Renu Modi, Director, Gallery Espace, presents a solo show of terracotta sculptures and drawings by Delhi-based artiste Manjunath Kamath at Gallery Espace, Community Centre, New Friends Colony in the Capital from January 16 till February 28. Manjunath Kamath creates Modern Narratives out of Classical, Traditional Sculptures in his new body of work titled Postponed Poems. Postponed Poems is the aggregate of Kamath’s distinctive imagery rich with the narratives of everyday life, interwoven with mythologies and intimate stories. Also Read – ‘Playing Jojo was emotionally exhausting’Kamath’s collecting hobby of over 30 years forms the basis for understanding of his new body of sculptural work. The old and aged classical and folk sculptures holding the trace and weight of time becomes the subject for his work. The artiste is fascinated with the amazing forms of the past such as traditional temple sculptures, broken parts of old havelis, ritual masks and icons of god and goddesses. The artiste pours out his heart and soul and captures such antiques in terracotta sculptures. His works signify beyond the mere meaning of realistic representation, to becoming a kind of shamanistic process that honors aged things and elaborately traces the various lives and sensibilities inherent in the objects. Also Read – Leslie doing new comedy special with NetflixAt the same time, Kamath imparts his signature flavor of witticism in his interpretation of the secular, mythological and the historical. Hence, his terracotta sculptures in this show are inspired by classical aesthetics but turned into a modern metaphor replete with humor and satire.Says the 42-year-old artiste: “I have a great fascination for traditional classical sculpture and paintings from my childhood, and I still remember that I spent hours looking at those sculptures in temple chariots and on walls. The temples and churches are like art museums for me, and that was how I was introduced to art. I have spent hours with local craftsmen watching them make idols of Gods and Goddesses. Eventually, I even started collecting classical sculptures and paintings like ritual masks, wooden and metal sculptures, parts of temple chariots, old terracotta sculptures. It was natural then that I would want to bring the aesthetics of this classical style into my works but interpret them on my own terms. It is like reconnecting to our roots.”Kamath has been conceptualizing the show for the last 5 years, and the attempt to use classical influence in contemporary art was a challenge. Kamath is also showing paper works which include 30 small drawings, 9 small Indian miniature-styled paper works and 15 gold leaf portraits drawing reference from the Buddhist Thangka paintings.When: January 16 to February 28 Where: Gallery Espace, Community Centre, New Friends Colony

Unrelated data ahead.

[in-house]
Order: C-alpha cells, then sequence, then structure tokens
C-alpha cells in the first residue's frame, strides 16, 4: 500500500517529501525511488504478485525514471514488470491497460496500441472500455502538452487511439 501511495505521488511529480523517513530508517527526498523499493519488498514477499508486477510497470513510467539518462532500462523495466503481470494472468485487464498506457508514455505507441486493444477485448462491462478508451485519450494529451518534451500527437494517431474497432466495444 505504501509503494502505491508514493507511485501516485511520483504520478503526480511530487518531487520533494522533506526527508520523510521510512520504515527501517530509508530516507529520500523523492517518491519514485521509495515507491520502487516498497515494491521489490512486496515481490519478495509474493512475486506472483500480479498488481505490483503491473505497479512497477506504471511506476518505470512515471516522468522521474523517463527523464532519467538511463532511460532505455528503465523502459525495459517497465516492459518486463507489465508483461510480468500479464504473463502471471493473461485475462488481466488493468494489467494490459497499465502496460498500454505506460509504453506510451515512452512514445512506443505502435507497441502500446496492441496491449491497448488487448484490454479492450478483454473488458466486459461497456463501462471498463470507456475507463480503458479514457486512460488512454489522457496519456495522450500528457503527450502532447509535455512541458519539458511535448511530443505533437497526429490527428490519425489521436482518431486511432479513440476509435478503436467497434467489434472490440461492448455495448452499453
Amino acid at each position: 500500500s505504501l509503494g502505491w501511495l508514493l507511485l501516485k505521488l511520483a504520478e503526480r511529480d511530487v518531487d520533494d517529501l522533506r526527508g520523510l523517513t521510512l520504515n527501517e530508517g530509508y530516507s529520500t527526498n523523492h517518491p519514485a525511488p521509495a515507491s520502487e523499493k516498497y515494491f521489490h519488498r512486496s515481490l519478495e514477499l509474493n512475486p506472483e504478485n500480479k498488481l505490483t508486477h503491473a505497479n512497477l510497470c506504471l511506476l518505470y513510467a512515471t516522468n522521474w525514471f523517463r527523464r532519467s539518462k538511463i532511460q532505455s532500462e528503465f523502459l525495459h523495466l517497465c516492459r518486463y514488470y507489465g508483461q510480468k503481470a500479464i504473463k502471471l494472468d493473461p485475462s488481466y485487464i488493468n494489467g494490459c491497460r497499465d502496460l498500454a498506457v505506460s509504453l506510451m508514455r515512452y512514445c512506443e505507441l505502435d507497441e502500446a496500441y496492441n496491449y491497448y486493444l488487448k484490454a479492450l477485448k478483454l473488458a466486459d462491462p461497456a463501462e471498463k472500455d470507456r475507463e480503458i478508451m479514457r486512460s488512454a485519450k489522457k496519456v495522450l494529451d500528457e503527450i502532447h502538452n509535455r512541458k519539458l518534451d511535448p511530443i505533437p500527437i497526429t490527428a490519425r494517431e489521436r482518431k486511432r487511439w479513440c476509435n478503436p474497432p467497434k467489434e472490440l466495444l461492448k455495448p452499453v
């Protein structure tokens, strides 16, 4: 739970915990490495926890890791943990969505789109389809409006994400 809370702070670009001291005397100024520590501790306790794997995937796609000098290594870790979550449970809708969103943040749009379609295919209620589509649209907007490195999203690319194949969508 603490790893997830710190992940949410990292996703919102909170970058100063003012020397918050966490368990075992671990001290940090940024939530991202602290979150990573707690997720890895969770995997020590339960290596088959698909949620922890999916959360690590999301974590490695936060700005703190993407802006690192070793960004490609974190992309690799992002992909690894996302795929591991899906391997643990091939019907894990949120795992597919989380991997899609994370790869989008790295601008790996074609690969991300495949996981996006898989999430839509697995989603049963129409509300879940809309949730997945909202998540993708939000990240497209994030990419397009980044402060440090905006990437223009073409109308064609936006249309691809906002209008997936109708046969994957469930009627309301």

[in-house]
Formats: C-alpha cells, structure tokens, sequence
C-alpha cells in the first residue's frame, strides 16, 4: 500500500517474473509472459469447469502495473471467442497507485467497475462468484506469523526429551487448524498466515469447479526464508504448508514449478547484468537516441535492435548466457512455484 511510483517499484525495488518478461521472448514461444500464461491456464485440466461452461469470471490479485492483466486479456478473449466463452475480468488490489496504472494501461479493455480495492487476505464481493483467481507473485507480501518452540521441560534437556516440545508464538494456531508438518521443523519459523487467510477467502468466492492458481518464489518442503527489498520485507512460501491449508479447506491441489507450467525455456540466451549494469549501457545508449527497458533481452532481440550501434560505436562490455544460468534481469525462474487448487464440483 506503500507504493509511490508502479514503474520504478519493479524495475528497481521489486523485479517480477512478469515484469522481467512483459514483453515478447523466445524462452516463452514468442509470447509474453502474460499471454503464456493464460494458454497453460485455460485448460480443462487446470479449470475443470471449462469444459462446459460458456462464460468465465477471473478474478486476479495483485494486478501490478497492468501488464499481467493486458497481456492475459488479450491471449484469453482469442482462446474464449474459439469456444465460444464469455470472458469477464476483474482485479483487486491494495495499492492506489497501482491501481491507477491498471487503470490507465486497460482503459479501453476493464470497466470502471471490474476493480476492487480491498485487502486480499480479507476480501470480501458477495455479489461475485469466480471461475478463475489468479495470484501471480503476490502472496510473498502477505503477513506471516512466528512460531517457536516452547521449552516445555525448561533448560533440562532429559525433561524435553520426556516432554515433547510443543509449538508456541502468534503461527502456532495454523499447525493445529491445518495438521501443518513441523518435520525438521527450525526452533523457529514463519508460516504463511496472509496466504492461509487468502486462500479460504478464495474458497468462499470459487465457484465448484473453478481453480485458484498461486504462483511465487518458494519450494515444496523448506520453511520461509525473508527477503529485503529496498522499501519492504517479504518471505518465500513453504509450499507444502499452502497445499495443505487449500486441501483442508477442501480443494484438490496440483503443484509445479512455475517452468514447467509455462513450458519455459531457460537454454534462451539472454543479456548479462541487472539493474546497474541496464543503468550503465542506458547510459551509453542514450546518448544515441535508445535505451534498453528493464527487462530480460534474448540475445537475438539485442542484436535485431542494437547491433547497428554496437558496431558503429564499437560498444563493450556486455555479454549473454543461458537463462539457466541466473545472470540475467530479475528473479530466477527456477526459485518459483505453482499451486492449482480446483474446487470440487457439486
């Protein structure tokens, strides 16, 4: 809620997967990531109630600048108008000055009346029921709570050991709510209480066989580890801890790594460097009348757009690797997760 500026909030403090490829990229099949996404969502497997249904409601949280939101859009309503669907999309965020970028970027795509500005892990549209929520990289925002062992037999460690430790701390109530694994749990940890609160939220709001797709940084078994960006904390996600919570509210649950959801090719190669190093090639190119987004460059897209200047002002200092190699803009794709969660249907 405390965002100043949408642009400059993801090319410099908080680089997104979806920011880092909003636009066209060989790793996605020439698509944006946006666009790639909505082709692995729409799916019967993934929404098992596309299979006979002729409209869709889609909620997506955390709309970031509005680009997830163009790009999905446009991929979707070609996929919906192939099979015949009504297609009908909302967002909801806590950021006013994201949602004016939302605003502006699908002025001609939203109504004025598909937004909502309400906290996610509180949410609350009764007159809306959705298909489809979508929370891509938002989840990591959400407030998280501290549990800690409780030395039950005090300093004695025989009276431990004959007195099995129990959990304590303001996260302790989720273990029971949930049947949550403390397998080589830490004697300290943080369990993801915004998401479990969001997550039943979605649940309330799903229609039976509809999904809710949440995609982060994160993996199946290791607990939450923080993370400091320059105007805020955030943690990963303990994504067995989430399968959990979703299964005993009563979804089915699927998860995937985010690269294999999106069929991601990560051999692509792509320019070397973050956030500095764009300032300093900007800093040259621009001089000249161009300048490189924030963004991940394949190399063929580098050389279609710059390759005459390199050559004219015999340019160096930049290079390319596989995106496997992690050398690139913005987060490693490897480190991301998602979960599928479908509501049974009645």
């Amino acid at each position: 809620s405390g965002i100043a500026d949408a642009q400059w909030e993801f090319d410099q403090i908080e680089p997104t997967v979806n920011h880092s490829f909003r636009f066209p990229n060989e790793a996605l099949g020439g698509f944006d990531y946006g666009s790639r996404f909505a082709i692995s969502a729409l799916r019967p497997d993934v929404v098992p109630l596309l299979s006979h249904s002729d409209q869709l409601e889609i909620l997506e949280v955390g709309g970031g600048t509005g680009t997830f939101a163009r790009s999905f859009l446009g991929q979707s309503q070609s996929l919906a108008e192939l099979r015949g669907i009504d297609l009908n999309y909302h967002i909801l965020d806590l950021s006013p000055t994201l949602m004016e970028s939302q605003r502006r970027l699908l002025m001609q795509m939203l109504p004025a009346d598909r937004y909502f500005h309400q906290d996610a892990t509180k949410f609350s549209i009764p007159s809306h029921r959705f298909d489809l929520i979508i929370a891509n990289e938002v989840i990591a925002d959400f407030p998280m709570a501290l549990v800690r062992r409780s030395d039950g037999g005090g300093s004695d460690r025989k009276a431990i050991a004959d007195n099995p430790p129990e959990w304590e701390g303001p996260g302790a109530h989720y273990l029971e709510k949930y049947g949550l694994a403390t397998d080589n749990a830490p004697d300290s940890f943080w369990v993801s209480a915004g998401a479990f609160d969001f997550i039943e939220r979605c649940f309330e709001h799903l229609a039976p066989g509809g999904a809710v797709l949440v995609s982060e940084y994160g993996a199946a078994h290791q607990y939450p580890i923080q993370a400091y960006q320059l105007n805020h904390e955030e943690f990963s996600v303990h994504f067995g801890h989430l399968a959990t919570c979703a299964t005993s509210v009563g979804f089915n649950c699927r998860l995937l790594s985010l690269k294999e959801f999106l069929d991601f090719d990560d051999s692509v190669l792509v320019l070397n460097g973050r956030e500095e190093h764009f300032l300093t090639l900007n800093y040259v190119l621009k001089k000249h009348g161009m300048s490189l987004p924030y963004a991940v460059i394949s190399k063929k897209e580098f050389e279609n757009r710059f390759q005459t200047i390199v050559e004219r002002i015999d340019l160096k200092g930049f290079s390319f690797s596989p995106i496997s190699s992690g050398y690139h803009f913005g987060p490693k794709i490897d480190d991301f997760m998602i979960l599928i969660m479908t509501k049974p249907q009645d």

MIAMI — Silversea Cruises’ winter 2019/2020 lineup includes 89 sailings to Australasia, Asia, South America, the Caribbean and more, all available now for agents to book.The new itineraries bring the total number of visited destinations for the cruise line to some 900 for 2019/2020.The winter 2019/2020 itineraries include a full program in Australia and New Zealand, a circumnavigation of South America, and increased capacity in Asia. A total of 10 inaugural calls will be made in destinations including Fiji’s volcanic Dravuni Island, Cayman Brac in the Cayman Islands and the picturesque city of Timaru in New Zealand.Highlights of the winter 2019/2020 itineraries include:The World Cruise 2020: Departing Fort Lauderdale for Amsterdam on Jan. 6, 2020, Silver Whisper will become the first ever ship to visit all seven continents on a world cruise. The 140-day World Cruise 2020 will encompass 32 countries and 62 ports.Australia and New Zealand: Silver Muse will spend more than four months in Australia and New Zealand, marking its longest season in the region to date and with mostly 14-day voyages, departing from Sydney or Auckland.South America: On Jan. 24, Silver Shadow departs Fort Lauderdale on a 63-day full circumnavigation of South America. Highlights include a crossing of the Panama Canal, an inaugural overnight visit to Guayaquil, cruising Chile’s fjords, an overnight stop in Rio de Janeiro, plus two-night stays in Buenos Aires and Callao, gateway to Machu Picchu. This vibrant continent may also be explored on four shorter segments, with departures from Fort Lauderdale, Callao, Buenos Aires, and Rio de Janeiro.Myanmar: Departing November 19 and February 29, two Silver Spirit voyages incorporate multi-day stopovers in Myanmar. The voyages depart from Mumbai or Singapore with overnight stays in Sri Lanka included.Asia: Silver Spirit and Silver Muse will both sail through Asia, from Japan to China to Vietnam and beyond.Caribbean: Nearly two dozen voyages aboard Silver Wind, Silver Shadow and Silver Whisper spotlight the Caribbean.Expedition cruises: The full schedule for Silver Galapagos from January to June in 2020 continues the ship’s exploration of the biologically diverse Galápagos Islands, with two distinct seven-day itineraries that can be combined into 14-day sailings. The itinerary schedules for Silver Cloud and Silver Explorer have already been announced until mid-February 2020, while Silver Discoverer will leave Silversea’s fleet in the summer of 2019. Friday, May 4, 2018 Travelweek Group Books open on Silversea Cruises’ winter 2019/20 itineraries Tags: Silversea Cruises Posted by Share << Previous PostNext Post >>